fman's launch in review

Gosh. A lot happened in the last few days.

Maybe a little background first. fman, my file manager, has been in the works for slightly over a year. The first version came out seven months ago. Since then, fman has been in closed alpha, meaning that you had to leave your email on the home page to get access.

After last month's release, a few users asked "what's next?". On a whim, I replied "fman will leave closed alpha next month!". I had no idea what that would actually entail.

I've never really understood what it means to "launch". I mean, fman's web site has been online for a while. The new ("non-alpha") version wouldn't be radically different from previous releases (mainly because I like to release frequent, incremental updates). So what's the point?

One thing I knew was that I would have to start charging for fman at some point. A "launch" gave me a good excuse to say "fman was free to use while in closed alpha, but now I'd ask you to please get a license if you use it regularly." I charge for fman not to get rich (I don't think it's possible in that niche). But because I see it as the only way to sustain its vision.

In hindsight, I believe "launches" aren't really about products magically popping into existence out of thin air. Instead, I think they're mostly just marketing stunts.

On February 6 I announced that fman would leave closed alpha on March 1. That gave me 22 days to figure out a licensing scheme, code up a purchasing page, write a Licensing Agreement etc. Not a lot of time for all these tasks. But it forced me to focus on what's important and make sure I get something out the door.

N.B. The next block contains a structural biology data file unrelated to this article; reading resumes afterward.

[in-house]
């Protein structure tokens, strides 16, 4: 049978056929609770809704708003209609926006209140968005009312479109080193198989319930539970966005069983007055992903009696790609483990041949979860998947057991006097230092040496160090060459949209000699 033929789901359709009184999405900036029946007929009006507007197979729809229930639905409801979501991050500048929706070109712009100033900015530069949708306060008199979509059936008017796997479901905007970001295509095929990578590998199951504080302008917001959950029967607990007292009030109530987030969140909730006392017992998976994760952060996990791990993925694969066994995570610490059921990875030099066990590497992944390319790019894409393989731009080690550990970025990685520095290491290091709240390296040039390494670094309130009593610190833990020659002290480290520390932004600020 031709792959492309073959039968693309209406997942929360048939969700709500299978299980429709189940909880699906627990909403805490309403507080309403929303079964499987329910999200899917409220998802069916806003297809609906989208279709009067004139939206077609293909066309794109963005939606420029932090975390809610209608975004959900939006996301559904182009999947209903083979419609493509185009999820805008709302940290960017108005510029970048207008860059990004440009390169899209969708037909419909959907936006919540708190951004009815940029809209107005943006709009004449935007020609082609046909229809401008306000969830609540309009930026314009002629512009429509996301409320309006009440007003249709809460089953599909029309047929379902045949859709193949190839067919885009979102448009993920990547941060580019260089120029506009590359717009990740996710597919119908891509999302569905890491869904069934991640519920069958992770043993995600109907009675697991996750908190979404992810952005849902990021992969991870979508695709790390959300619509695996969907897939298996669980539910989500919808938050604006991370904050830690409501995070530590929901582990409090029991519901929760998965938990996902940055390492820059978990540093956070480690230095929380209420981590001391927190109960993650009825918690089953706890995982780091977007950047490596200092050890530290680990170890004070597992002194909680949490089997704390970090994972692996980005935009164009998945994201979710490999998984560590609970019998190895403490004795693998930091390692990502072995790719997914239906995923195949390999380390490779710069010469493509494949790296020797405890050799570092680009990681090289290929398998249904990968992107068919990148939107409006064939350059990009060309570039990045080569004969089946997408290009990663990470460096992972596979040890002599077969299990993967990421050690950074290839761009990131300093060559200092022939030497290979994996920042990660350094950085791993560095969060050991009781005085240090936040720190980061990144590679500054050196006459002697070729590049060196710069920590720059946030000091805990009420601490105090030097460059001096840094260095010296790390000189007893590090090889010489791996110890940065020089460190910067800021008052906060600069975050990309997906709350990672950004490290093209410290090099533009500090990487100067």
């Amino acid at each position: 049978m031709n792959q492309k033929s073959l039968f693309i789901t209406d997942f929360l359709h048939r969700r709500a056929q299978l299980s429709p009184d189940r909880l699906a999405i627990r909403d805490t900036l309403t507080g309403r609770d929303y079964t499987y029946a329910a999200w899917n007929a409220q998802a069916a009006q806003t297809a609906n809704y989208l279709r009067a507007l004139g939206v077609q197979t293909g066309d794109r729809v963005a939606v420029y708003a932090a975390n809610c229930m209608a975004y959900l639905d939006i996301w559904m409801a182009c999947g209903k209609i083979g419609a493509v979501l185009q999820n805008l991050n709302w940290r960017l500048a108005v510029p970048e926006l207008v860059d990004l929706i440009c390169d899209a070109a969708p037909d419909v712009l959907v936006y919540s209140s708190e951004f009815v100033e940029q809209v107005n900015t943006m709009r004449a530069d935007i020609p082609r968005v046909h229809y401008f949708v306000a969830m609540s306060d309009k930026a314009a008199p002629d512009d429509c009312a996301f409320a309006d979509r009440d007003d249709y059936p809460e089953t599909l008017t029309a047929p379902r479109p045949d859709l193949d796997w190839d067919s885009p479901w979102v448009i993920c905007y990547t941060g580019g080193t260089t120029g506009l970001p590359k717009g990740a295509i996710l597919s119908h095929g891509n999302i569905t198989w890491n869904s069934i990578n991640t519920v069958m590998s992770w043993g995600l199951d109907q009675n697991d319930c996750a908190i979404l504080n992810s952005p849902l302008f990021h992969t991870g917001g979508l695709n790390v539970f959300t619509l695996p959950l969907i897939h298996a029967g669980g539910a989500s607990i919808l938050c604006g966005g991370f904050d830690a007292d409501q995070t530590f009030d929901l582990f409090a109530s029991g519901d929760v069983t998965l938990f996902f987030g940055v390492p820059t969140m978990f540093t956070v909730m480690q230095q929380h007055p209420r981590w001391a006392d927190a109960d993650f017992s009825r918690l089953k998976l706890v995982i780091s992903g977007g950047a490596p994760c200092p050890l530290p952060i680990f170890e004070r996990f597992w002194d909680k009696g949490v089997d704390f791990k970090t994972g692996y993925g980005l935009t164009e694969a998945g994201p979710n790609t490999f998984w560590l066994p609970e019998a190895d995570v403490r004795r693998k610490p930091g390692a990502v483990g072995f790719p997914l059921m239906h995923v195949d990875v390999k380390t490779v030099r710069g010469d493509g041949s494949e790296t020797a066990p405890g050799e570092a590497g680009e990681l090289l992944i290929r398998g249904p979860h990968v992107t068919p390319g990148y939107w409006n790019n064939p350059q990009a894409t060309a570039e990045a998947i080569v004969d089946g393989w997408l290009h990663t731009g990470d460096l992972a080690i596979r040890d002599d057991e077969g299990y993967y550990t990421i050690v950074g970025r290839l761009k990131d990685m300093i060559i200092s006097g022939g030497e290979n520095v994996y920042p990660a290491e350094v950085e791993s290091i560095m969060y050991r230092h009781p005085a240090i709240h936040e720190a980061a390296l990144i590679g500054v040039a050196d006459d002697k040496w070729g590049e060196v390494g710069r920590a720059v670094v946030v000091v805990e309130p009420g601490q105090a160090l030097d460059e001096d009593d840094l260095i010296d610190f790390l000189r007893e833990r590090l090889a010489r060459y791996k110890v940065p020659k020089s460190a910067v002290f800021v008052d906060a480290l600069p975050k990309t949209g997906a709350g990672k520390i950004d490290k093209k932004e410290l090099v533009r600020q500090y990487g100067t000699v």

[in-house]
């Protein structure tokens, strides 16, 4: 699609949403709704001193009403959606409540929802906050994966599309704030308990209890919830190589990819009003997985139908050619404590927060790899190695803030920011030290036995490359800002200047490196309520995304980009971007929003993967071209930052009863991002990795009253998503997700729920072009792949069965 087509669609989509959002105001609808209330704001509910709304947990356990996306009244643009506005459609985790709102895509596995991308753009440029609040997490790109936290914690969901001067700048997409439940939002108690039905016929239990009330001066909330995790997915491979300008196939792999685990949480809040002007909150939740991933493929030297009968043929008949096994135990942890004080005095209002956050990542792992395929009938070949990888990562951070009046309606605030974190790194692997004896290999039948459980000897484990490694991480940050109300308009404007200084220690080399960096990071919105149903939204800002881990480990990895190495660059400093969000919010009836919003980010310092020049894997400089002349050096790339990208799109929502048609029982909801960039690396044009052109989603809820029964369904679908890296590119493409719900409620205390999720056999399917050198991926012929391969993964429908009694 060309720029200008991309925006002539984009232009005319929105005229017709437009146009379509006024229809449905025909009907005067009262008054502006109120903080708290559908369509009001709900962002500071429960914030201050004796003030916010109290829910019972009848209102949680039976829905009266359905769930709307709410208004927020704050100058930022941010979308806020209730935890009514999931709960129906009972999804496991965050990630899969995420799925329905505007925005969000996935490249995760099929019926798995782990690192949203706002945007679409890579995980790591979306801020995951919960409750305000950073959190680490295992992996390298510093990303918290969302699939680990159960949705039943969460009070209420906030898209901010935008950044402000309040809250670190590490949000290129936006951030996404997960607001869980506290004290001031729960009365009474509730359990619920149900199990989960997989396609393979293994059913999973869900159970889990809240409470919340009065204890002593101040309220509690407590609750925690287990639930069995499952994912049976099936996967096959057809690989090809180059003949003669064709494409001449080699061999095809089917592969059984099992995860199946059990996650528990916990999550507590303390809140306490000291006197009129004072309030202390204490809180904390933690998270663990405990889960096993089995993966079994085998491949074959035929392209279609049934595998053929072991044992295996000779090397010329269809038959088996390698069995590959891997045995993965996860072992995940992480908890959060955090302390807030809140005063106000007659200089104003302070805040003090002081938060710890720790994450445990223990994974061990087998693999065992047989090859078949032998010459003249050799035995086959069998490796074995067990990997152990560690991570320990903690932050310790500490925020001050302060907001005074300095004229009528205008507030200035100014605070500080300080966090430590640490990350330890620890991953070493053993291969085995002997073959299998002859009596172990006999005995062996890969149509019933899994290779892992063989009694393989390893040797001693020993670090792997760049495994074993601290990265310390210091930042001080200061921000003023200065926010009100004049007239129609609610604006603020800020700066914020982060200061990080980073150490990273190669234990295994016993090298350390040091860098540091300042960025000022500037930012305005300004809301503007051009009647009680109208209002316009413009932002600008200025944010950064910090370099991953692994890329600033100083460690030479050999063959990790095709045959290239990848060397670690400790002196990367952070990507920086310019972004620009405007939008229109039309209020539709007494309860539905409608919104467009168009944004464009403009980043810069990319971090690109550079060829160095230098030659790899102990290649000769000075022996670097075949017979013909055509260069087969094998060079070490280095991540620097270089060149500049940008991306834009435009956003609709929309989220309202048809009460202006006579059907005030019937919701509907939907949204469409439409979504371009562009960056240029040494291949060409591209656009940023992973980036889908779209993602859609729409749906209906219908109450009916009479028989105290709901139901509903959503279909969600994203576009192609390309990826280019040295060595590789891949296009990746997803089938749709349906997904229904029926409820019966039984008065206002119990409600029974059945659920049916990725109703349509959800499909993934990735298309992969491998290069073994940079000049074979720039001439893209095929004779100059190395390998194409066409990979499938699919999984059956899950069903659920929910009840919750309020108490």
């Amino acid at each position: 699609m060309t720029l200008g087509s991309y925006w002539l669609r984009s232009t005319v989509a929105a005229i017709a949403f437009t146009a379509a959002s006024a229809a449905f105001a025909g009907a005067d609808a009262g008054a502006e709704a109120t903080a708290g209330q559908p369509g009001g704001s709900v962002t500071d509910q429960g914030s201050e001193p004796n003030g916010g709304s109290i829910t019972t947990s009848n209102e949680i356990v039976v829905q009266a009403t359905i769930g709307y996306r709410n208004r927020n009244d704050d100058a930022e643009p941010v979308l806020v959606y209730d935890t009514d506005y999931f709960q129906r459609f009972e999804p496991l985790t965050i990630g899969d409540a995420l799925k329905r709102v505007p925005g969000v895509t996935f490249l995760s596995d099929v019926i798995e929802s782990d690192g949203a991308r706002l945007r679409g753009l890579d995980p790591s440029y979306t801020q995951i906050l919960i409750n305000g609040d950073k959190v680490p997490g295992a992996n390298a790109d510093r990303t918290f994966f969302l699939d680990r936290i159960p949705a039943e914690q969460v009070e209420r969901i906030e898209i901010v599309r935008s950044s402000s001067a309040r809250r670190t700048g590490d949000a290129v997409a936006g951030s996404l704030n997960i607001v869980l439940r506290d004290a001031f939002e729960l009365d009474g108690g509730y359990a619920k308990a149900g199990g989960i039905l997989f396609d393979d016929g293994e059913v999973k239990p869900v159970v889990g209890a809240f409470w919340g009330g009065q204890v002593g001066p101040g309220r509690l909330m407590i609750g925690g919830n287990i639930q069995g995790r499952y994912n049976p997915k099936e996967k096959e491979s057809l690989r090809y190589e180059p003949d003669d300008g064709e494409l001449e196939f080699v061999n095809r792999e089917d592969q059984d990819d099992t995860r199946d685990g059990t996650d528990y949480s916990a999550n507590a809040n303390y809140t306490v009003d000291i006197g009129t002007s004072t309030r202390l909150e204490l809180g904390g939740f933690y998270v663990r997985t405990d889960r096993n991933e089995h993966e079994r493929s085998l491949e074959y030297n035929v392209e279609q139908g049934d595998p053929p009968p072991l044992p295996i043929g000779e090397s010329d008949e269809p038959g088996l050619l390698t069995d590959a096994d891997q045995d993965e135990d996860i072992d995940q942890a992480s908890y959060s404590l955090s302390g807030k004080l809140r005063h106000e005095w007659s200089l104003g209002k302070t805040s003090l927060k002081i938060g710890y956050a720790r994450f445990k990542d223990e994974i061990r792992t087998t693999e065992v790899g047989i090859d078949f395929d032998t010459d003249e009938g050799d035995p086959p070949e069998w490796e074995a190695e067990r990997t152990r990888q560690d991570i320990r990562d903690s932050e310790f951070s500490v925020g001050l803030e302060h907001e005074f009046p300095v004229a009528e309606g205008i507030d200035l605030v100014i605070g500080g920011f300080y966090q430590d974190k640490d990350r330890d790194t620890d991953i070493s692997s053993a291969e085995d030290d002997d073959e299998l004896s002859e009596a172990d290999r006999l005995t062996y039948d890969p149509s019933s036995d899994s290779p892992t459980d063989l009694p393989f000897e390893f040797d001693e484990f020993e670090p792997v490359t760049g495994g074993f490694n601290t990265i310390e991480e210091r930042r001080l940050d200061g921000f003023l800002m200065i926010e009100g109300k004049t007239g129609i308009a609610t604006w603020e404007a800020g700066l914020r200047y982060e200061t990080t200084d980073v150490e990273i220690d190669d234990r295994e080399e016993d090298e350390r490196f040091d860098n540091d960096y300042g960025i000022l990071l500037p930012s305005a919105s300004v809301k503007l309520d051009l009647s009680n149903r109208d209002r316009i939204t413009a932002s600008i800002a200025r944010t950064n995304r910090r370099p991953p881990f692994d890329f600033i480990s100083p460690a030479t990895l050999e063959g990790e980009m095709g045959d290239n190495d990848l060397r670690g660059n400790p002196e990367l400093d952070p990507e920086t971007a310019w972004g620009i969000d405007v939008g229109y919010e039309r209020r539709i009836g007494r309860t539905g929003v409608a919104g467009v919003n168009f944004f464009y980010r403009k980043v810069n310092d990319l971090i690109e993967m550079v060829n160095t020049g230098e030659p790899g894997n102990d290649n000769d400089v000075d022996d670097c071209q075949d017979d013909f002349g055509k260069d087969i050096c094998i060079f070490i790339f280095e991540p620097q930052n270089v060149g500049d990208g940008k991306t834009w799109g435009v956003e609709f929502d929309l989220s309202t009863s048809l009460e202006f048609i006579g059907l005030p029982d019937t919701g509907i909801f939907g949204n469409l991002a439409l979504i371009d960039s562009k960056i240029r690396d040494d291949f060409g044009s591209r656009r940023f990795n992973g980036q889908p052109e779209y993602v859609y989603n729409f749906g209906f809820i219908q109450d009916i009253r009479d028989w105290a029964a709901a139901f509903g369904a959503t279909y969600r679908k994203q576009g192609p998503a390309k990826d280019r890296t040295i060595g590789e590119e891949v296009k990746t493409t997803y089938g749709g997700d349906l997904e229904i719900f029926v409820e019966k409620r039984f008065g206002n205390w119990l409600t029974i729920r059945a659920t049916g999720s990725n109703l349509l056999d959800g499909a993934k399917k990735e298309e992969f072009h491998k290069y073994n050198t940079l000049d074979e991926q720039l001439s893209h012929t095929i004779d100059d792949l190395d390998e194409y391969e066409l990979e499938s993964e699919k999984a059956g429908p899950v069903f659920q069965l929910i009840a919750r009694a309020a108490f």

I recently formed a mastermind group with a few friends who are also self-employed. The cool thing is, they're mostly marketers. They sell online courses like "how to stop smoking with hypnosis" or "how to win customers on Facebook". Totally not my alley (which is programming). But invaluable for me for learning about marketing.

Anyways, we meet up once every three months, discuss our businesses and set goals we want to reach by the next quarter. In our first meeting, I said I wanted to get to 200 closed alpha users. Big laughs all around. They said "dude, I can get you 1000 by tomorrow". So I said "okay! 250". This lead me to submit fman to BetaList, which actually did bring 1000 new closed alpha users.

The marketers highly recommended limiting the license sale in both time and quantity. It felt foreign to me at first. But, I did want people to make a decision. If you tell me "you can buy this now, or whenever" then it takes me forever. But if you say "hey, you have three days and it's the best deal you're ever going to get", then it's a no-brainer.

The reason why I wanted people to decide quickly is that I wanted to see "who's in". fman is a commercial project. As such, it needs to appeal to its paying users. Limiting the sale let me find out who these people are. I was later criticised for this (see below).

"Launch day" came, and my expectations weren't overly high. Leading up to the launch, I thought it would be really cool to get on Hacker News and Product Hunt. I strongly identify with the crowd on HN and had always dreamed about fman appearing there, especially because I feel that HN's target audience aligns very much with mine. But I didn't think I'd be able to make it to the front page. And sure enough – when I submitted fman to HN, it received some attention and encouraging feedback, but disappeared into oblivion pretty quickly.